Unknown to most audiences but revered by other musicians, Scott performed at two presidential inaugurations 40 years apart
Jimmy Scott, a gifted jazz singer who spent most of his career in relative obscurity but was known to devoted fans and other musicians as one of the most singular and striking vocalists in history, has died at the age of 88.
Scott died in his sleep at his home in Las Vegas, according to his wife Jeanie Scott.
With a fragile, ethereal voice and an idiosyncratic sense of timing that found him consistently signing well behind the beat, Scott was a wholly distinctive talent whose admirers included Quincy Jones, who he roomed with while singing with the Lionel Hampton Band in the 1950s; Ray Charles, who produced an album for Scott that went largely unreleased because of legal problems; David Lynch, who put Scott in the final episode of his classic TV series “Twin Peaks”; and Lou Reed, who used Scott on an album and tour in 1992, and said at the time, “It is one of the pleasures of my life to perform with Jimmy Scott.”
In a tweet after his death, Bette Midler wrote, “His beautiful voice has been stilled but his music will live on and on.”
But his career never made him a star commensurate with his talent, and he spent decades unable to make a living as a singer before enjoying a renaissance in his 60s. The New York Times called him “perhaps the most unjustly ignored American singer of the 20th century.”
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Scott was born in 1925 and had the genetic condition Kallmann’s syndrome, which essentially kept him from going through puberty. His voice was initially high and effeminate, though it roughened in later years; one of his early appearances, on the Charlie Parker album “One Night in Birdland,” was mistakenly credited on the record label to female singer Chubby Newsome.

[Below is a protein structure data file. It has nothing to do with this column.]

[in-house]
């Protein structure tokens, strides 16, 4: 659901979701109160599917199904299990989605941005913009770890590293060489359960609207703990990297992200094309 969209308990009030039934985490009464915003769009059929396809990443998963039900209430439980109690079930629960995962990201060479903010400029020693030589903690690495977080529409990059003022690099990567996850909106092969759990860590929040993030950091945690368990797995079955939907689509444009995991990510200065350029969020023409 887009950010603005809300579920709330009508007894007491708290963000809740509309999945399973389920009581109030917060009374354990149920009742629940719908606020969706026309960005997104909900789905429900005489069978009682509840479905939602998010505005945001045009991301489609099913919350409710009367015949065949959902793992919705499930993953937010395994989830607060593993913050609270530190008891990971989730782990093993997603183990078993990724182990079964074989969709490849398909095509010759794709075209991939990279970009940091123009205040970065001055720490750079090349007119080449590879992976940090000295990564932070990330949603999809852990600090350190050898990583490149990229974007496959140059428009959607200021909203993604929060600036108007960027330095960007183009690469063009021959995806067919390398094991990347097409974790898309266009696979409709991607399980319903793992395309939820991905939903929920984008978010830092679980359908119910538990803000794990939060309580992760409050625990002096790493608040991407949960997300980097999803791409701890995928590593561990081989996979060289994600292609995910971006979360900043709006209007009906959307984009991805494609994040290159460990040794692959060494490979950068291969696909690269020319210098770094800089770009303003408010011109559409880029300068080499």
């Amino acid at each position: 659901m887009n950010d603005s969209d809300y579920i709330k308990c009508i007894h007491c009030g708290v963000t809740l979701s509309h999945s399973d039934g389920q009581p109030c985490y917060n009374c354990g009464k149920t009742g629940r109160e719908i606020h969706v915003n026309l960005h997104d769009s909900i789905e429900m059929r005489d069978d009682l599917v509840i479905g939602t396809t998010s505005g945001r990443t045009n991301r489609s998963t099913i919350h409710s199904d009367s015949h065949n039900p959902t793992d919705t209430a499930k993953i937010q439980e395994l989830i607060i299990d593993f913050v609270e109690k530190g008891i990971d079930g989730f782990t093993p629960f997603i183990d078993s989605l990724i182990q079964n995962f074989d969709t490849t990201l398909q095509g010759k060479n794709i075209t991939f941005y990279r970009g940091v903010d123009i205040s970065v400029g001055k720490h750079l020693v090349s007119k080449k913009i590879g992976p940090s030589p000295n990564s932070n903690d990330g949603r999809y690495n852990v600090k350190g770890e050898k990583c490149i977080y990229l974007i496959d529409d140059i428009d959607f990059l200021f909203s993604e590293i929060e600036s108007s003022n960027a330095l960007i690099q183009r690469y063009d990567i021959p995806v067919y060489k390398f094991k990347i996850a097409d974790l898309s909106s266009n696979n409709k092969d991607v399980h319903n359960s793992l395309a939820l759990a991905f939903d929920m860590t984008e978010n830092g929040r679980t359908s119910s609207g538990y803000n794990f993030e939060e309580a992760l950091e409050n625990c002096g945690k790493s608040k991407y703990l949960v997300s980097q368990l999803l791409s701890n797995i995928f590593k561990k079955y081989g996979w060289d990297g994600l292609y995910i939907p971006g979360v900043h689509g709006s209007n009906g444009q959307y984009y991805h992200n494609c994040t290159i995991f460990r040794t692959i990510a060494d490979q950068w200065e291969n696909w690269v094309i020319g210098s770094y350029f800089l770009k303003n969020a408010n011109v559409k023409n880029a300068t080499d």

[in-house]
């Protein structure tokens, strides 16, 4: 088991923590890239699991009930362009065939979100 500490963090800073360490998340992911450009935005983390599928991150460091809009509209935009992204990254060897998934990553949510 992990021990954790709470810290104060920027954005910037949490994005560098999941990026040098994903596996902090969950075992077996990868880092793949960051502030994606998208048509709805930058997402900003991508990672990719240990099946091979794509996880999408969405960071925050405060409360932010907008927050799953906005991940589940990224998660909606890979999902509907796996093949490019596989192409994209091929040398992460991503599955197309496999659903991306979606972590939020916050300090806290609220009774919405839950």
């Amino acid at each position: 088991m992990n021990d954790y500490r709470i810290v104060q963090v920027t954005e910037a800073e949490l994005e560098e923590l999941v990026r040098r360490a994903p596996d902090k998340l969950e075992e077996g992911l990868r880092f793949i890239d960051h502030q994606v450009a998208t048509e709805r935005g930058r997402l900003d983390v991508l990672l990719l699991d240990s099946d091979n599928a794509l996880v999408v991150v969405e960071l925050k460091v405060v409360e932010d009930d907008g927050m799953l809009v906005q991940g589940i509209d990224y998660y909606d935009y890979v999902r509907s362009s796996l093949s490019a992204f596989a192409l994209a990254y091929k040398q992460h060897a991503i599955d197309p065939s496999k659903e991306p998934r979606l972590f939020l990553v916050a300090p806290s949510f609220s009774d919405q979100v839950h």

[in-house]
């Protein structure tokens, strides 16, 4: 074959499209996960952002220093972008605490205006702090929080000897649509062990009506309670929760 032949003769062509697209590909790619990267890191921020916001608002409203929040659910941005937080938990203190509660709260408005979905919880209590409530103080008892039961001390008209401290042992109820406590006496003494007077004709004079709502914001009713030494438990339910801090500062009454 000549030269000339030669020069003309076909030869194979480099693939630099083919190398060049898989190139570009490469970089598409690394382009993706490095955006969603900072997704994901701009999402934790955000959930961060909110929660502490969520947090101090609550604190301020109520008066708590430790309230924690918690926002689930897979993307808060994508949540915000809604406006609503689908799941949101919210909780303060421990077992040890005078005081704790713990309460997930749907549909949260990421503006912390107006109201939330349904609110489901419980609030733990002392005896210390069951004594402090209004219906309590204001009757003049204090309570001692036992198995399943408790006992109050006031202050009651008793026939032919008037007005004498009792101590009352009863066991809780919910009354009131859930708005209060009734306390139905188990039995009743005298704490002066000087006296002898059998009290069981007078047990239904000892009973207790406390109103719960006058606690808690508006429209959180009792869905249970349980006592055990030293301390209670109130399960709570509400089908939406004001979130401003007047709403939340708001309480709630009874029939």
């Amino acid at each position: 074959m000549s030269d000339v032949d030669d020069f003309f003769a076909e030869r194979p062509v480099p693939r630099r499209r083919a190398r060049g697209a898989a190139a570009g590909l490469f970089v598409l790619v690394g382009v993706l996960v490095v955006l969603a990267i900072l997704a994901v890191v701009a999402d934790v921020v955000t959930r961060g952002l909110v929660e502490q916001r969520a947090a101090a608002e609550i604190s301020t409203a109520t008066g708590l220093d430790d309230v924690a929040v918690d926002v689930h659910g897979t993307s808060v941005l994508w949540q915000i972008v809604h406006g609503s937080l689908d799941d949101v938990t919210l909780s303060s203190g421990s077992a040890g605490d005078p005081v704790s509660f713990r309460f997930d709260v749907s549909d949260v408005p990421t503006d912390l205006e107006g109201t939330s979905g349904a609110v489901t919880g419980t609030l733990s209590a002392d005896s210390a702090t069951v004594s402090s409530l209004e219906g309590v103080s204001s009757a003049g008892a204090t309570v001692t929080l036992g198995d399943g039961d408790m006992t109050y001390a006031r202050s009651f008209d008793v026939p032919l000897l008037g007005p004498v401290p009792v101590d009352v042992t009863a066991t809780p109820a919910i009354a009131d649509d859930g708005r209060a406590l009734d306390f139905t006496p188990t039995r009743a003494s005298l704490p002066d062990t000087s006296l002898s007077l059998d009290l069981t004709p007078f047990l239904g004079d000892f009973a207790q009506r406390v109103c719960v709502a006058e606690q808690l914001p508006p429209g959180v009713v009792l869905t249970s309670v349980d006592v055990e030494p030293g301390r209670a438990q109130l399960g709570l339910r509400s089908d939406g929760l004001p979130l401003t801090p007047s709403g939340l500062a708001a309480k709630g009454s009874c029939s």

He was originally dubbed “Little Jimmy Scott” by Lionel Hampton because of a diminutive stature that didn’t change until he suddenly grew from under five feet to 5’7” in his late 30s.
Scott’s first records with Hampton included the hit “Everybody’s Somebody’s Fool,” and influenced singers like Dinah Washington and Frankie Valli. But he wasn’t credited on the Hampton hit, and his own records sold poorly. An onerous deal with Savoy Records helped kill the release of “Falling in Love Is Wonderful,” a classic 1962 album he recorded for Ray Charles’ Tangerine Records label.
Although he was a cult favorite and was highly regarded by other musicians, Scott’s career stalled in the ’60s, and he disappeared for decades, moving back to his native Cleveland and working menial jobs.
Legendary songwriter and producer Doc Pomus rediscovered Scott in the 1980s and was determined to resurrect the singer’s career – a feat he accomplished, sadly, when Scott sang at Pomus’ 1991 funeral and was signed by a record executive in attendance, Sire’s Seymour Stein.
Scott’s Sire debut, “All the Way” received rave reviews and a Grammy nomination, and he subsequently sang at Bill Clinton’s presidential inauguration – 40 years after he’d done the same thing at Dwight Eisenhower’s.
An icon among a devoted group of jazz and R&B aficionados, Scott performed in a highly theatrical, dramatic and idiosyncratic style, stretching out single syllables over several bars and sometimes falling so far behind the beat that you wondered how he could ever catch up. He was the consummate ballad singer, wringing more sadness out of single words than most singers got out of entire songs.
He received the NEA Jazz Master Award in 2007, as well as the Kennedy Center’s “Jazz in Our Time” Living Legend Award. He is the subject of a documentary film, “Jimmy Scott: If You Only Knew,” and David Ritz’s 2002 biography, “Faith in Time: The Life of Jimmy Scott.”
Here is a Scott performance of “Time After Time”: